Fear Is Many Tomorrows, Courage Is One TodayBusiness
Rafe was quiet for a long while. Paul could see the bank building looming up ahead. Finally Rafe broke the silence. “Who said anything about endings?”
“What? What endings?”
“You accused me of only picking out happy endings. Do you think Jack O’Mara will never struggle with the bottle again after his award? Or that the old man and his wife won’t know loss and loneliness? There’s only one ending in life, and whether it’s happy or sad depends on your perspective.”
“So why didn’t you take me to those days? To Jack O’Mara fi ghting to keep his sanity, or that old man weeping over the loss of his wife? That would have given me a whole different—perspective—wouldn’t it?”
“Not really, Paul, because even though Jack must always struggle, the struggle always makes him stronger. And even though the old man lives his last years alone, he fi nds his own inner peace through his loneliness. Remember how I said that I can see time the way an eagle in the sky looks down upon the railroad tracks? Well, from that perspective there really are no endings at all. Every time you round a corner or enter a tunnel and think that it’s an ending, I know that you could just as well call it a beginning. Or a middle.”
DON’T GET CRUSHED BETWEEN THE ANVIL OF YESTERDAY’S REGRETS AND THE HAMMER OF TOMORROW’S WORRIES.
Paul’s image was cursing the lack of parking spaces in the garage. Finally he pulled into the handicapped stall, looking both ways to make sure no one was watching.
Rafe and Paul followed him toward the building.
“You see, Paul, fear is worrying about all the different tomorrows. Fear is worrying about the bad days that may or may not come, and even worrying about the good ones because you know they can’t last. You can dream of the future, plan for it—those are good things to do—but you can’t control all the tomorrows. You’ll have some good ones, and you’ll have some bad ones.”
Paul’s image looked at his watch and fi dgeted while they waited for the elevator. Rafe looked at the two Pauls and smiled. “The more vividly you anticipate the bad days, the more certain you can be they will come. I think we’re about to see something like that happen now.”
The elevator door opened, revealing a cab jammed full of people. The door closed, leaving Paul’s image standing outside. He kicked the door with a curse and glared again at his watch as if by sheer force of will he could stop the fl ow of time. Then he stalked off toward the staircase.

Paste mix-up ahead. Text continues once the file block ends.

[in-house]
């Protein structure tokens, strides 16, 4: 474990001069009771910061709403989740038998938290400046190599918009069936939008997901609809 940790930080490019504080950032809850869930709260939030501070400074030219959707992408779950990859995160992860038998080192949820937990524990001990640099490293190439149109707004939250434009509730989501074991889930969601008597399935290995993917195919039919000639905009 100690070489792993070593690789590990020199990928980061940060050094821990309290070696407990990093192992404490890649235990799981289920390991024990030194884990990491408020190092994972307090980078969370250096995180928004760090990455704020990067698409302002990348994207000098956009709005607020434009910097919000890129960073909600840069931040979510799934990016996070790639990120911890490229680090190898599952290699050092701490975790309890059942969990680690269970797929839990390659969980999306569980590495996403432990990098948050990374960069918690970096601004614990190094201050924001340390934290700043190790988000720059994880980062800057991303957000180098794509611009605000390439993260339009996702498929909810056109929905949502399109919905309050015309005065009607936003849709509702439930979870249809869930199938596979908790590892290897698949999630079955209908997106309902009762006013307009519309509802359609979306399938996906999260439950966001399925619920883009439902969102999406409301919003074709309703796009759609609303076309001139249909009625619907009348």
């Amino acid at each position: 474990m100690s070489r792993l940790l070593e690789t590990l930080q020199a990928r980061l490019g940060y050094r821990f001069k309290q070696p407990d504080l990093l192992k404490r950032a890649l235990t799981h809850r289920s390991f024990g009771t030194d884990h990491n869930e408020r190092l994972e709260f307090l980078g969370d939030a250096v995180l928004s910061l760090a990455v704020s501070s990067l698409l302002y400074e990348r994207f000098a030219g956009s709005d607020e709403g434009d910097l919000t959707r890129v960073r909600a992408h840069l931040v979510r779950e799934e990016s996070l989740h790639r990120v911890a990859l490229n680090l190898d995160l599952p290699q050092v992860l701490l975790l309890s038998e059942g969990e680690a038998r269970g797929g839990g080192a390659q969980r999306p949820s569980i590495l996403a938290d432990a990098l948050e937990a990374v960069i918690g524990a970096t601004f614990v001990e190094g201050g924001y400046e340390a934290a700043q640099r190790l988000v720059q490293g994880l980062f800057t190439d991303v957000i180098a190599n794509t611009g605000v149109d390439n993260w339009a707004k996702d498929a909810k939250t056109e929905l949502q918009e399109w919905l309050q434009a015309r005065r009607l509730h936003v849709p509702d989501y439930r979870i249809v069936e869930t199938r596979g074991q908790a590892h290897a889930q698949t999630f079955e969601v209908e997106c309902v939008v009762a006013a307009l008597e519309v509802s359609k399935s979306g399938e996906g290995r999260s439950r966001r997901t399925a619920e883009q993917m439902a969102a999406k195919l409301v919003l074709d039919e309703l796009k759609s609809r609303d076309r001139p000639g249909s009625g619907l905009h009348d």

Rafe and Paul hurried to follow Paul’s image down the stairs. Paul smiled to himself, knowing that right now his image was anticipating that the door would be locked at the bottom. What if I could tell him—tell myself—that it’s really not locked? Paul wondered. How much wasted emotional energy he would save. They followed Paul’s image through the lobby toward the conference room.
HAVE THE COURAGE TO STOP WORRYING ABOUT ALL THE POSSIBLE TOMORROWS
AND THE TROUBLE THEY MIGHT BRING, AND GIVE YOUR WHOLE ATTENTION TO THE ONE TODAY IN WHICH YOU ALWAYS LIVE.
“To be afraid is to live among all the many frightening tomorrows as if they were certain to happen. To be courageous is to close off all those tomorrows and devote your attention and energy to the one today that is the only thing you ever experience with certainty.”
Rafe stopped Paul for a minute. Without a word he extended his arm toward the crowded bank lobby. It was an obvious message: Most of the people were only partially there. Their minds were elsewhere. Many of them appeared frightened, Paul noted as he looked more closely.
“Another way people frighten themselves is by creating many imaginary tomorrows in which everything is all right, into which they can escape from the pain and uncertainty of dealing with today. Either way, living among the many possible tomorrows will distract your attention from how you must think, feel, and act on this one today in order to pursue your purpose with courage.”
Paul’s image opened the conference room door, stood for a moment like Daniel at the mouth of the lion’s den, then went in. “Let’s go see how you do with this today,” Rafe said, bringing a reluctant Paul along with him.